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Brain MRI segmentation with multiphase minimal partitioning: a comparative study.

Angelini ED, Song T, Mensh BD, Laine AF - Int J Biomed Imaging (2007)

Bottom Line: Postprocessing corrections with morphological operators were applied to refine the details of the global segmentation method.Quantitative evaluation of segmentation accuracy was performed with comparison to manual segmentation computing true positive and false positive volume fractions.A statistical comparison of the segmentation methods was performed through a Wilcoxon analysis of these error rates and results showed very high quality and stability of the multiphase three-dimensional level set method.

View Article: PubMed Central - PubMed

Affiliation: Ecole Nationale Supérieure des Télécommunications, Groupe des Ecoles des Télécommunications, CNRS UMR 5141, 75013 Paris, France.

ABSTRACT
This paper presents the implementation and quantitative evaluation of a multiphase three-dimensional deformable model in a level set framework for automated segmentation of brain MRIs. The segmentation algorithm performs an optimal partitioning of three-dimensional data based on homogeneity measures that naturally evolves to the extraction of different tissue types in the brain. Random seed initialization was used to minimize the sensitivity of the method to initial conditions while avoiding the need for a priori information. This random initialization ensures robustness of the method with respect to the initialization and the minimization set up. Postprocessing corrections with morphological operators were applied to refine the details of the global segmentation method. A clinical study was performed on a database of 10 adult brain MRI volumes to compare the level set segmentation to three other methods: "idealized" intensity thresholding, fuzzy connectedness, and an expectation maximization classification using hidden Markov random fields. Quantitative evaluation of segmentation accuracy was performed with comparison to manual segmentation computing true positive and false positive volume fractions. A statistical comparison of the segmentation methods was performed through a Wilcoxon analysis of these error rates and results showed very high quality and stability of the multiphase three-dimensional level set method.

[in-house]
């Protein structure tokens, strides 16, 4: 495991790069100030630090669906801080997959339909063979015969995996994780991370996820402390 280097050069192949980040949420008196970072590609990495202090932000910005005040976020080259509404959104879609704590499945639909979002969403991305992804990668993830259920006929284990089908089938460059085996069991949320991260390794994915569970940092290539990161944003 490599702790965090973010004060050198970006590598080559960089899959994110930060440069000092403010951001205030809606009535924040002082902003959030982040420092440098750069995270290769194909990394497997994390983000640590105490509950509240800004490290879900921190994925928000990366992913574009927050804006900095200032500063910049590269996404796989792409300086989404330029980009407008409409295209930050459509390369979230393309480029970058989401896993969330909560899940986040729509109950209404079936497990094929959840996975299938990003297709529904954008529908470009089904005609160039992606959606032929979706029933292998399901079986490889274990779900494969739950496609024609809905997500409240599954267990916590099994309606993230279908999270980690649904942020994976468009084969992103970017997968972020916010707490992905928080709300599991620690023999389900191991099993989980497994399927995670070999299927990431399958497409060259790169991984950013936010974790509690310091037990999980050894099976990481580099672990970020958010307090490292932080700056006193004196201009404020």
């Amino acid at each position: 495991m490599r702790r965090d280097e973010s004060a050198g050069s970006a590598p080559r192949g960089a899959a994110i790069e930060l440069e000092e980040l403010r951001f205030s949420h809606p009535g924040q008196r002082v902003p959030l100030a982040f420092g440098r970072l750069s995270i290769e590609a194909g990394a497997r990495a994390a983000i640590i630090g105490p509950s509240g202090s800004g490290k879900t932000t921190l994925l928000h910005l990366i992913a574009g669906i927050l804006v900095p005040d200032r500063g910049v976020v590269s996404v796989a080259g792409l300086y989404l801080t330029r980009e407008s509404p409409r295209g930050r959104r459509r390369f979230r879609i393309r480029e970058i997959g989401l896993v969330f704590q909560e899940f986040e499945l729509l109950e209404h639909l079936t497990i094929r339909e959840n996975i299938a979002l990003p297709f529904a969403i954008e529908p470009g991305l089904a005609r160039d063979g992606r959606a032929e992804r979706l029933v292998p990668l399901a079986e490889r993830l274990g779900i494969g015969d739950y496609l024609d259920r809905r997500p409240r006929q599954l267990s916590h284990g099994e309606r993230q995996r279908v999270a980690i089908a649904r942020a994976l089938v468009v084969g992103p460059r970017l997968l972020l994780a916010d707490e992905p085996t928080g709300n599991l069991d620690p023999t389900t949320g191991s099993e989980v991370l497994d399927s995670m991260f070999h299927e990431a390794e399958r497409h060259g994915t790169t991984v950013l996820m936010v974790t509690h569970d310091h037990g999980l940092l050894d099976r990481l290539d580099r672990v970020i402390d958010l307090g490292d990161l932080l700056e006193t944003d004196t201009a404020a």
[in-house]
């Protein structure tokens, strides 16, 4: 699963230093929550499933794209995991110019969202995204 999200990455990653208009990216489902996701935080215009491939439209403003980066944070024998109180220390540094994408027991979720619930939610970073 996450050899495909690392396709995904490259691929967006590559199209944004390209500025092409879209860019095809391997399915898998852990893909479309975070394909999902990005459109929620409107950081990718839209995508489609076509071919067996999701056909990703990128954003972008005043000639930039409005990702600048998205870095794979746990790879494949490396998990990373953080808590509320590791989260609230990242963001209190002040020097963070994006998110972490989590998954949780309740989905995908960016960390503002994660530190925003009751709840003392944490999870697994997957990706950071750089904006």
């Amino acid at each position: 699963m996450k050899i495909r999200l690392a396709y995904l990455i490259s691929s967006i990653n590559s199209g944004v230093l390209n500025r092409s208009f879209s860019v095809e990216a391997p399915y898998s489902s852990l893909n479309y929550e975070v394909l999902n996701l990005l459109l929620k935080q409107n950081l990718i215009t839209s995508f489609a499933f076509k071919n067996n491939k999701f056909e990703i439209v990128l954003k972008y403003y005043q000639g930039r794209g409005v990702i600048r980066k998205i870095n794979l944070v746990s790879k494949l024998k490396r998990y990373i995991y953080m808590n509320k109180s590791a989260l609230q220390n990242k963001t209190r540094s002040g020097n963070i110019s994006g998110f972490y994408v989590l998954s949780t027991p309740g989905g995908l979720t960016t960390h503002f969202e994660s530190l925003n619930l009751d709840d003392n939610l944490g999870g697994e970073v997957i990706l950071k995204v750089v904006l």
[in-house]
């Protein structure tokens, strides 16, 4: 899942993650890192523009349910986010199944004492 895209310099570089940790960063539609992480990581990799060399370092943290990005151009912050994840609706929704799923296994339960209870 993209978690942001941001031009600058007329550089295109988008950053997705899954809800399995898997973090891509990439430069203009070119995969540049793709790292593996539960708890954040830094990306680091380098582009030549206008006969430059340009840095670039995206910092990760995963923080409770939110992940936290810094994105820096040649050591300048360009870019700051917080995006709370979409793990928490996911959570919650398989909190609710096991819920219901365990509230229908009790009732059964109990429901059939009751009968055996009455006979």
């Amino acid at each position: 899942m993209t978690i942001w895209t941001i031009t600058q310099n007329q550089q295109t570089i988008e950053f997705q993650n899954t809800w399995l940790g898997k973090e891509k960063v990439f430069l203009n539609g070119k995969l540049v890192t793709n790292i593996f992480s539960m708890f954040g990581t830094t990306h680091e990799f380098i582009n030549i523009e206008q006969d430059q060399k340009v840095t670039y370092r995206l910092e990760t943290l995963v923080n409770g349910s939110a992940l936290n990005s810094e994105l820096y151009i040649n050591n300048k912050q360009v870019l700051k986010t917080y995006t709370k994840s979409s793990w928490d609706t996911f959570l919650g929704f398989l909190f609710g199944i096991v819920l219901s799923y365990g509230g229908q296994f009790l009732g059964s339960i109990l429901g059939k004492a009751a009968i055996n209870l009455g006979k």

No MeSH data available.


Intensity distributions and statistics for (a, d) WM,(b, e) GM, and (c, f) CSF. (a–c) Average values on consecutiveslices within three MRI data sets represented with different linestyles for the three MRI cases. (d–f) Fit of the volume histogramsto Gaussian distributions for one MRI data set.
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Figure 4: Intensity distributions and statistics for (a, d) WM,(b, e) GM, and (c, f) CSF. (a–c) Average values on consecutiveslices within three MRI data sets represented with different linestyles for the three MRI cases. (d–f) Fit of the volume histogramsto Gaussian distributions for one MRI data set.

Mentions: Results, illustrated in Figure 4 for three typicalcases, showed very stable estimates of intensity mean and variance values for each tissue across the wholevolume, corroborating the accuracy of the homogeneity assumptionfor the three tissues, and the absence of strong bias-field inhomogeneity. Lower mean intensity values on extremity sliceswere computed on small tissue samples (less than 10 voxels)corresponding to small anatomical structures with relatively highpartial volume effects.